With the 32nd pick, the Super Bowl Champions selected Derek Sherrod, offensive tackle from Mississippi State and raised one big question, where is he going to play? The question stems from the 2010 NFL draft, where the Packers used their 1st round selection to nab offensive tackle Bryan Bulaga from Iowa.
Bulaga and Sherrod seem to have a lot in common; both players were predicted to be drafted far ahead of where they actually ended up and both were technically sound and athletic offensive linemen who weren’t as highly touted as some of the other offensive linemen in their respective drafts (such as Russel Okung and Trent Williams in 2010 and Gabe Carimi and Tyron Smith in 2011). Both are considered more technicians than maulers and were considered left tackle prospects.
The Packers have claimed after drafting Sherrod that both will get a chance to battle it out in training camp, but lets see how they compare to each other and who fits the mold of a left tackle. Below is a side by side comparison of Bulaga and Sherrod. I don’t claim to be a evaluator of talent, so I’ve used analysis from CBSports.com (most likely written by Rob Rang), Doug Farrar (of Yahoo’s Shutdown Corner and Football Outsiders) and Kevin Seifert (of ESPN).
|Name||Bryan Bulaga||Derek Sherrod|
|Pass Blocking||Takes a strong angle on kick slide, keeps knees bent, head up, and arm extended to keep defenders at bay. Very difficult to get off his blocks if he’s mirroring. Has a strong punch. Tends to lunge against inside moves, lacks great recovery speed and can be beaten by secondary rush. Slow to recoil once extended. Hesitates when defenders let up. Gets bull rushed into the pocket by strong ends because he allows their hands into his chest, but typically anchors before reaching the quarterback. Must improve his arm-bar to keep rusher out of the pocket. Inconsistent quickness after the first step in his kick slide makes him susceptible to giving up the edge to quicker pass rushers.-NFLDraftScout.com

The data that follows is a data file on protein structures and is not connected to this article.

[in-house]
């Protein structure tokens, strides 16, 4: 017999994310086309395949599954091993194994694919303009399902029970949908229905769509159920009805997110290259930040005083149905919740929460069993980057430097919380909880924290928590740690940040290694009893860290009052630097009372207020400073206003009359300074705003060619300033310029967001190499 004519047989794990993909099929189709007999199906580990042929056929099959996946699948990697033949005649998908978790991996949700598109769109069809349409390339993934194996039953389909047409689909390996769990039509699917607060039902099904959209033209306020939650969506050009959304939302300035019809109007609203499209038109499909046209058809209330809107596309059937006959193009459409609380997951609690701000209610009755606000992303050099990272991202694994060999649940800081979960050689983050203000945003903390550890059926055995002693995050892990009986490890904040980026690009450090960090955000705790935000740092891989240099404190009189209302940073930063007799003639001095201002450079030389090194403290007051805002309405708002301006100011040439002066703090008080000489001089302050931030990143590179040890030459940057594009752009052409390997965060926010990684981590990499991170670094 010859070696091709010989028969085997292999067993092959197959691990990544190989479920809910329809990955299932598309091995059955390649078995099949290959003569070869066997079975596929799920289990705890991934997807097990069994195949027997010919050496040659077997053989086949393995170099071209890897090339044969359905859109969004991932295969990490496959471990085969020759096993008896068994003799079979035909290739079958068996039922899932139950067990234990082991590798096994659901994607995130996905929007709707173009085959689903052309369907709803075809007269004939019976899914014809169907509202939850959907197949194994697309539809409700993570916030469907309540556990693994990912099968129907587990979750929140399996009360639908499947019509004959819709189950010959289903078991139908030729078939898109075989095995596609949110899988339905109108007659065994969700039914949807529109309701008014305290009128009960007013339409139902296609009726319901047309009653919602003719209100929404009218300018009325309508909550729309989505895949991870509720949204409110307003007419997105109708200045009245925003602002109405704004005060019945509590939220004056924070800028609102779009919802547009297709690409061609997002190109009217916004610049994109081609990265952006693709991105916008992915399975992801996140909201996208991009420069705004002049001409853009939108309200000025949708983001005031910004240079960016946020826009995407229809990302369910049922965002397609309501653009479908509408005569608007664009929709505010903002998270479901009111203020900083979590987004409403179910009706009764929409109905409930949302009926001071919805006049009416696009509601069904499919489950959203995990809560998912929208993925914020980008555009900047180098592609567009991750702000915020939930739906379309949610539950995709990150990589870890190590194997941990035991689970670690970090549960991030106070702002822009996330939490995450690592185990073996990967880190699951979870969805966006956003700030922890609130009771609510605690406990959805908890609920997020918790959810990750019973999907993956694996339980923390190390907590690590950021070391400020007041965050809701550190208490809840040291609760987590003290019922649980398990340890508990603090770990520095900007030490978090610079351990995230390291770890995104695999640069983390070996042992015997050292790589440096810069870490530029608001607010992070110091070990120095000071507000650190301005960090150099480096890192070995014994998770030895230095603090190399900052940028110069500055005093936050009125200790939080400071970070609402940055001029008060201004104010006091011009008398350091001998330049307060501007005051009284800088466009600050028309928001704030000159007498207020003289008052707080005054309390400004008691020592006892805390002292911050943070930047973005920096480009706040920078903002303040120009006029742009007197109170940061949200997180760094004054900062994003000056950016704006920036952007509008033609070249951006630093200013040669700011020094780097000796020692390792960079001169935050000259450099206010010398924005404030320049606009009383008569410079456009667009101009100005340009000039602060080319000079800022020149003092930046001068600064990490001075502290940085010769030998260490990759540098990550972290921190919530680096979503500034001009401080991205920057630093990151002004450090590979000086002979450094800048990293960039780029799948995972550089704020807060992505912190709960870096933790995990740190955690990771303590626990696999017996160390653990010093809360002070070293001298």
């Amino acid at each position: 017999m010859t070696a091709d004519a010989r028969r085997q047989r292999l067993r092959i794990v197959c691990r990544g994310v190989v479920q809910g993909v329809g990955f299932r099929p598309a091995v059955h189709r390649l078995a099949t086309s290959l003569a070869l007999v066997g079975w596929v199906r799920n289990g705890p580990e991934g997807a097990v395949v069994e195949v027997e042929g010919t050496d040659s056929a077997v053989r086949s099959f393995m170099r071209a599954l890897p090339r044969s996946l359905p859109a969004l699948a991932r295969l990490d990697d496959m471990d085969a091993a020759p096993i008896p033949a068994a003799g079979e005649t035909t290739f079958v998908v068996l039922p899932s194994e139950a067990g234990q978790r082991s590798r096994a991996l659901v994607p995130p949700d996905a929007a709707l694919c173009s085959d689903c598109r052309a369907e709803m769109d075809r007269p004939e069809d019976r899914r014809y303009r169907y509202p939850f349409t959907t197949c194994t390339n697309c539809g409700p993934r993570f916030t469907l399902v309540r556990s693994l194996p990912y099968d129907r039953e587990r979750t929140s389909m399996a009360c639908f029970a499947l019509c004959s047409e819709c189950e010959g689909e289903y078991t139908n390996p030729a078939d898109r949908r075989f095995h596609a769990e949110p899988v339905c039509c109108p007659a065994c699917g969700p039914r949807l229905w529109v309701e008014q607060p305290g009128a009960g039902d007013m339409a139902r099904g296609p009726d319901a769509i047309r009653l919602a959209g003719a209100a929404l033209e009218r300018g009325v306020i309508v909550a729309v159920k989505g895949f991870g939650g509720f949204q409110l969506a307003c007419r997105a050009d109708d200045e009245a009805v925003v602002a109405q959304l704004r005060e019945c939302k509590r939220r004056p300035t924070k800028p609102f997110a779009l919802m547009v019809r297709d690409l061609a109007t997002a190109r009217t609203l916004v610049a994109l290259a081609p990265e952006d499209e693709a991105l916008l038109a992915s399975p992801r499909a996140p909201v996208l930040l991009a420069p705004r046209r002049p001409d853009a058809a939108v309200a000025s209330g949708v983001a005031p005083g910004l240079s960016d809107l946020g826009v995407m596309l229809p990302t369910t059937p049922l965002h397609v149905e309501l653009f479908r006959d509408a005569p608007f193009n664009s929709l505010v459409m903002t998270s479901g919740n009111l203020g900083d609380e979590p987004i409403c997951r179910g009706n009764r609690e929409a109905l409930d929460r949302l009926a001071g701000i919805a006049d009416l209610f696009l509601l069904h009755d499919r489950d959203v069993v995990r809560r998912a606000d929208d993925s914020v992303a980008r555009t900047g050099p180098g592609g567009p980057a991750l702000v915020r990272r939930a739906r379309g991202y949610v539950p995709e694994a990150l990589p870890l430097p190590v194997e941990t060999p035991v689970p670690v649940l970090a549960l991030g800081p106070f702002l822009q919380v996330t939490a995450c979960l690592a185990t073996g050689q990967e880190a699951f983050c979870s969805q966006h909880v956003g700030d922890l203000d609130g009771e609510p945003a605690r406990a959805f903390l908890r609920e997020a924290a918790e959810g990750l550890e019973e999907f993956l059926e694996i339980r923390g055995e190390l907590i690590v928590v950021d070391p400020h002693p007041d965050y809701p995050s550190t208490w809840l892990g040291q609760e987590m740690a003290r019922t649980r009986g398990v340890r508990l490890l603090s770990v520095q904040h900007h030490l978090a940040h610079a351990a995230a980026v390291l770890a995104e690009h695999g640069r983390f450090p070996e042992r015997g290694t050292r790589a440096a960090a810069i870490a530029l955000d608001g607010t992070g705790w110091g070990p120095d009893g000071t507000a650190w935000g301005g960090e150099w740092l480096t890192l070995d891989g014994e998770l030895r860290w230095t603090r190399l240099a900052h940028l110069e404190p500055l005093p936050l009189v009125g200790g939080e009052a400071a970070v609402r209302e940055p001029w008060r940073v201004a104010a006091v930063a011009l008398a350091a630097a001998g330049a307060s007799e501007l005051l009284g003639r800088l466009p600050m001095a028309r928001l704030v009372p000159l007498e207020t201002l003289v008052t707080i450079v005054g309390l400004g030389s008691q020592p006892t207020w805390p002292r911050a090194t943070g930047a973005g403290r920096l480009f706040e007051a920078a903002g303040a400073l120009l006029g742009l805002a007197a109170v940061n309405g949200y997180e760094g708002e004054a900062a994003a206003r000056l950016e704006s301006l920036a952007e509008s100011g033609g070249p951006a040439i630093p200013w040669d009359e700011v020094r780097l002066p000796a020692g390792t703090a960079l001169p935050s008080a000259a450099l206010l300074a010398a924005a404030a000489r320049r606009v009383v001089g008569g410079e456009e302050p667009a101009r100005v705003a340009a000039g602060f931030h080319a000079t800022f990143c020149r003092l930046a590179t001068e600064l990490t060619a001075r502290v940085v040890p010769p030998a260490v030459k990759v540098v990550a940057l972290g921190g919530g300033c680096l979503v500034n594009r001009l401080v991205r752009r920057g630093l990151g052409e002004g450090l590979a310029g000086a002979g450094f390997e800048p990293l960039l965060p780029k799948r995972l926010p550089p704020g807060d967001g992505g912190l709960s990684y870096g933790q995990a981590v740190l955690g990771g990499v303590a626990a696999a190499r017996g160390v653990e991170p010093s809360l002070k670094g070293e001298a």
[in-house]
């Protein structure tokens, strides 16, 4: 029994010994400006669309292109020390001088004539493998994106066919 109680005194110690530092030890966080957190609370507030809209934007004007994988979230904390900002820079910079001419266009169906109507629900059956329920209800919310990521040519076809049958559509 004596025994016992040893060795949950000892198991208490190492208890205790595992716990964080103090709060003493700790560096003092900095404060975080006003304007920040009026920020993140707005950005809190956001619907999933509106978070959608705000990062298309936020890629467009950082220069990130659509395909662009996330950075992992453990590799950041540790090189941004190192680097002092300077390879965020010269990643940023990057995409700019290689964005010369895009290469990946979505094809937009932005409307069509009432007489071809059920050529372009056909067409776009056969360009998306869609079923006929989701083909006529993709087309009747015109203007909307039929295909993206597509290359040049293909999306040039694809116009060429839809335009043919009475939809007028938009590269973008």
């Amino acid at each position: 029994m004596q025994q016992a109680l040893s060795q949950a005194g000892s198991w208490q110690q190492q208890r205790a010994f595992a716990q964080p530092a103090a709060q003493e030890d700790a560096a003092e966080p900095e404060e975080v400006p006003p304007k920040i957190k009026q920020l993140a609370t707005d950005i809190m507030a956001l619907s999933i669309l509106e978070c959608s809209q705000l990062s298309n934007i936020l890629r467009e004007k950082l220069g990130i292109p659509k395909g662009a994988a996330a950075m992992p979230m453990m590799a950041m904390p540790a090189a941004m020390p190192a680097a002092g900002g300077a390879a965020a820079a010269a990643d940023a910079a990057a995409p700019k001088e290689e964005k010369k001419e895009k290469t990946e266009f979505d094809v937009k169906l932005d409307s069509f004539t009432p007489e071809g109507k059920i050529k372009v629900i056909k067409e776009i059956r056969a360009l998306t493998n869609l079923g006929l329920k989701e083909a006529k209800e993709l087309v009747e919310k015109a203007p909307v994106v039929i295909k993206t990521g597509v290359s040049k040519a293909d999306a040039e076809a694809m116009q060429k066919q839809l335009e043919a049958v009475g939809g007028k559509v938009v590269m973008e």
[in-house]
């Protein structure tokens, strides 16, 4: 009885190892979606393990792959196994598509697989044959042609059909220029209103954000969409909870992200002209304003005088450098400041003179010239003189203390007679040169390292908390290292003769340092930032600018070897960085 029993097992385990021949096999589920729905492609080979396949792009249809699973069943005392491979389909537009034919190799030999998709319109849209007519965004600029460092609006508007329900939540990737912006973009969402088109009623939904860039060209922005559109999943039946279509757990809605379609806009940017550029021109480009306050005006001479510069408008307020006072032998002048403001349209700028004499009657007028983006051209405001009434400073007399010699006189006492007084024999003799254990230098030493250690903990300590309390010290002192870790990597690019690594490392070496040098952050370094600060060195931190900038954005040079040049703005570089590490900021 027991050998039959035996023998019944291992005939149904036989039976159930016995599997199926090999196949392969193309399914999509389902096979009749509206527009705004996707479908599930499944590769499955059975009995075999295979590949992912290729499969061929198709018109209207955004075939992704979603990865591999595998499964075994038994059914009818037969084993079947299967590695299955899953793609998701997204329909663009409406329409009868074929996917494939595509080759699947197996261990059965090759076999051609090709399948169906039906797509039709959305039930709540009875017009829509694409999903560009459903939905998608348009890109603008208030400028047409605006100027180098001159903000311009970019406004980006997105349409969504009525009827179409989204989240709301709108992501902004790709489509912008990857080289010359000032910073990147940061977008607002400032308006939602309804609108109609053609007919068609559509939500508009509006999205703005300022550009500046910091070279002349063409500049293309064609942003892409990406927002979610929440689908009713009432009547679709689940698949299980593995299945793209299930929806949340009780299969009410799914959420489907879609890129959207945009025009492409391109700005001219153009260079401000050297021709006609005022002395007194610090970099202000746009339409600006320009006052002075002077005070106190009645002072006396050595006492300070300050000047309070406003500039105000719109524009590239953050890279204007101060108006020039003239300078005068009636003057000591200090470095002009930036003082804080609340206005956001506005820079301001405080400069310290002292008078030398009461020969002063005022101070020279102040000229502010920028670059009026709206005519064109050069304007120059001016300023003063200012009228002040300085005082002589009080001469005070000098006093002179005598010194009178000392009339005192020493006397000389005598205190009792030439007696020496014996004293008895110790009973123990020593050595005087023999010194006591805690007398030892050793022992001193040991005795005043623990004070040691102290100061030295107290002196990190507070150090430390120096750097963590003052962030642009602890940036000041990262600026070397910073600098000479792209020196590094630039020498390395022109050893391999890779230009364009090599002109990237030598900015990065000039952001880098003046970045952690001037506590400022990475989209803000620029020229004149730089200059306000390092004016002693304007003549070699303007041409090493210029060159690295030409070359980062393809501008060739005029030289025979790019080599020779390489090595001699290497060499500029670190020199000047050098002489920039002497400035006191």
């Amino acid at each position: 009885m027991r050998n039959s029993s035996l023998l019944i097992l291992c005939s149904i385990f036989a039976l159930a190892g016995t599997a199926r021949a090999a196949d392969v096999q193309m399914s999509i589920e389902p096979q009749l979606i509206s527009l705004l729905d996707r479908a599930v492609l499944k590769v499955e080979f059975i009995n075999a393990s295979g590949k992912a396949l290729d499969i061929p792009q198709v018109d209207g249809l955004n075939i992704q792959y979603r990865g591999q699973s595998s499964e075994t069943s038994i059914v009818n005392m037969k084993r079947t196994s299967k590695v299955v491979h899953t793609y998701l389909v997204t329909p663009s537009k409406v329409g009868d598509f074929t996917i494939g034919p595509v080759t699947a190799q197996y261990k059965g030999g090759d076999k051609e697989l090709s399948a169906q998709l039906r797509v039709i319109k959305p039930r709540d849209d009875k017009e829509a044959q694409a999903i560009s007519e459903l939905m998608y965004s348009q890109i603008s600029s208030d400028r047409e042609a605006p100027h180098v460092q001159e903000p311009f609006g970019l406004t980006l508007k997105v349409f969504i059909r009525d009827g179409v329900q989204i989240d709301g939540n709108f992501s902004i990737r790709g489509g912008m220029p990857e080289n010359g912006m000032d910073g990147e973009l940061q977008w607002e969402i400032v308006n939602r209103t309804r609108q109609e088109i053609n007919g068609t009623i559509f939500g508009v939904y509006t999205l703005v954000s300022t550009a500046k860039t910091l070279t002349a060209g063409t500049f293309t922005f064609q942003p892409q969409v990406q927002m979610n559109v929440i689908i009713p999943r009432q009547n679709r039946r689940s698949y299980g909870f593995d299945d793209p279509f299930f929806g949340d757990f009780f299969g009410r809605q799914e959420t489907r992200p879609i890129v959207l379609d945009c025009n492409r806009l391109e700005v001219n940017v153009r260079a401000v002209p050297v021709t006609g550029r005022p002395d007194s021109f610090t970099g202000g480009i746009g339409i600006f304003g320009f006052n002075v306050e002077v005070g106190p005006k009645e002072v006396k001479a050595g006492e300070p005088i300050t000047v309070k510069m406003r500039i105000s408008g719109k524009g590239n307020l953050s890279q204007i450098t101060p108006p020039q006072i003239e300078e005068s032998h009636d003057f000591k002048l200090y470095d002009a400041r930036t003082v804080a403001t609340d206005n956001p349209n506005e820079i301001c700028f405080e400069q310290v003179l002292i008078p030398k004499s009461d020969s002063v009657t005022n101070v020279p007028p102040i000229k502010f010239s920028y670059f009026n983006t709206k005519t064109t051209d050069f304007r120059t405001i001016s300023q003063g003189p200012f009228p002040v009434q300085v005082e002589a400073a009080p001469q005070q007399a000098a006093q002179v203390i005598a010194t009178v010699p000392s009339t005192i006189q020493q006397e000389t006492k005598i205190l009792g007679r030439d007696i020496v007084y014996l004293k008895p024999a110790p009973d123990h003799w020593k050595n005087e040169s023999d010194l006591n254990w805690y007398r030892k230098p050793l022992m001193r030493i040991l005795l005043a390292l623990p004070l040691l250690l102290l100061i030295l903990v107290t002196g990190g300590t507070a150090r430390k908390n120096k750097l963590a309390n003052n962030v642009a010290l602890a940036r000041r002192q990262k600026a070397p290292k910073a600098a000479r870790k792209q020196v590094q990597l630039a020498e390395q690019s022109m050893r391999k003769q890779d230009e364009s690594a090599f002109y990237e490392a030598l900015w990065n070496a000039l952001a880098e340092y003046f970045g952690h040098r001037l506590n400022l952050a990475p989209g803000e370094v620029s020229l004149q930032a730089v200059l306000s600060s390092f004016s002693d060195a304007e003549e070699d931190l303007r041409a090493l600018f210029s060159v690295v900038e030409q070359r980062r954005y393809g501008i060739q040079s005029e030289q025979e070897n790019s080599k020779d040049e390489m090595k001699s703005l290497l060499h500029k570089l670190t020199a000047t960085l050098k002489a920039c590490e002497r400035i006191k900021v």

|Good initial quickness. Eases out of his stance and has the lateral agility and balance to mirror the defender. Good hand strength and has long arms that he uses to latch onto and control his opponent. Generally plays with good knee-bend and leverage, but can lose his anchor when he tires. Can become fundamentally lazy and lean into the defender; gets knocked off-balance and gives up the inside lane. Should improve in this area with greater focus on his technique, but has an upside-down triangle build due to broad shoulders and relatively narrow hips, making him top-heavy and susceptible to being overpowered. Among his better attributes is his recognition. Recognizes the blitz coming and gets a good initial pop on his primary target (defensive end) before passing him off to the guard and working his way outside to catch the rushing linebacker or stunting defensive tackle.-NFLDraftScout.com|
|Run Blocking||Good positional blocker, well coached on how to get correct angles. Capable in zone scheme, has a strong combination of agility and strength. Turns his man out of the hole and seals the edge. Attacks defenders in short yardage situations, strong enough to lock on and sustain, even against large ends. Gets low to drive near the goal line.-NFLDraftScout.com||Comes off the ball too high and lacks the pad level and power to consistently knock defenders off the line. Good quickness and hand strength to turn and seal off defenders from the play. Good recognition to release from double-team and get out to the second level. Scouts would like to see him finish blocks with more authority before releasing.-NFLDraftScout.com|
|Pulling/ Trapping||Isn’t asked to pull or trap a lot in Iowa’s zone system, but has the quick feet needed to work behind the line and burst through the hole. Usually hits a target on the move and sustains.-NFLDraftScout.com||Good initial quickness to release to the second level, but has only average agility to re-direct in the open field. Locates his target, but has to do a better job of anticipating where the defender is going. Isn’t fluid enough to change direction and hit the moving target. Too often extends his arms, “catching” the linebacker, which could result in penalty flags when playing against NFL-caliber athletes. Good trap blocker due to his initial quickness, big frame and recognition.-NFLDraftScout.com|